A key measure to reduce the corporate debt burden is expected to see further progress in the coming months, with experts and business leaders calling for even more funding to facilitate deleveraging moves of debt-laden companies, in particular State-owned enterprises.
Financial regulators will undertake more supportive measures to overcome obstacles that have hampered debt-reduction programs, and heavily indebted State-owned enterprises will be the key target for deleveraging, according to a leading expert on financial regulatory matters, who declined to be named.
China’s debt-to-equity swap initiative has appeared to gather pace in recent months, supported by a slew of preferential measures to promote such programs. They aim to help lower debt burdens of enterprises by converting corporate debts into equities to be owned by entities established by the nation’s major banks and private capital.
Debt-to-equity swaps involve transactions in which a company’s obligations or debts are exchanged for equity, generally meaning shares in the case of a listed company.
Through the programs, debt-burdened companies will have their debt levels reduced while banks can improve their asset quality.
“The next round of deleveraging efforts is expected to put greater emphasis on curbing unregulated borrowing by struggling State-owned enterprises,” the expert said.
Unlike swap programs launched in the 1990s, this round of programs that began in 2016 is more market-oriented, thanks to the updated regulatory philosophy of the authorities, analysts said.
That means the government does not intervene in swap programs, and the conversion prices should be negotiated by banks, debtors and implementing agencies. And the authorities do not set strict timelines or specific targets for implementing the programs in order to allow room for market-based deals.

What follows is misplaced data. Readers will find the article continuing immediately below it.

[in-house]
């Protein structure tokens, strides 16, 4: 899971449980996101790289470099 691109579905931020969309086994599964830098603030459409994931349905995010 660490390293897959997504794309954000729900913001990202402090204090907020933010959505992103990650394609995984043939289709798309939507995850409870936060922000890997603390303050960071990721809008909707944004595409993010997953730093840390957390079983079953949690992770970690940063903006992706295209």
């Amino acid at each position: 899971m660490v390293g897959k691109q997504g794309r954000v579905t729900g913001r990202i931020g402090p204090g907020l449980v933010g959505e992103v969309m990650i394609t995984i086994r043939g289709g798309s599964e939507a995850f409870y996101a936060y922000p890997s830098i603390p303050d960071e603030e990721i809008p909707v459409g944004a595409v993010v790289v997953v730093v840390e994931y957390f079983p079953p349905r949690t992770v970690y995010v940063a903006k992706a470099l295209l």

China’s corporate debt is equivalent to 160 percent of the country’s GDP, said Huang Qifan, deputy head of the National People’s Congress Financial and Economic Affairs Committee, in June. That means the scale of debt to be converted would be colossal even if a small proportion of the debt is included in the program.
Subsidiaries of creditor banks have made some profits in the first half of this year, indicating progress has been made. For instance, the China Construction Bank Financial Asset Investment Company, an agency conducting debt-to-equity swaps, saw 31 million yuan in profit in the first half of this year.
Starting from July 5, the central bank lowered the reserve requirement ratio for commercial lenders by 0.5 percentage point, freeing up about 500 billion yuan specifically earmarked for the debt-to-equity program.
The funding support by the central bank has helped solve financial shortages on a large scale, said a manager with a leading implementing agency under a commercial bank, who declined to be identified. “But more financing is needed to fill the gap, considering the fact that debt-laden companies are mainly large State-owned enterprises in troubled industries (that serve as the backbone of the economy).”
According to the National Development and Reform Commission, a total of 1.73 trillion yuan in swap deals were signed between banks and companies, but only around 20 percent had been funded.
“As many debt-to-equity swaps are high-yield, high-risk investments, independent market players might lack incentives,” said David Yin, an analyst with Moody’s Investors Service, adding that a clear exit scheme and more financial support are needed to facilitate the programs.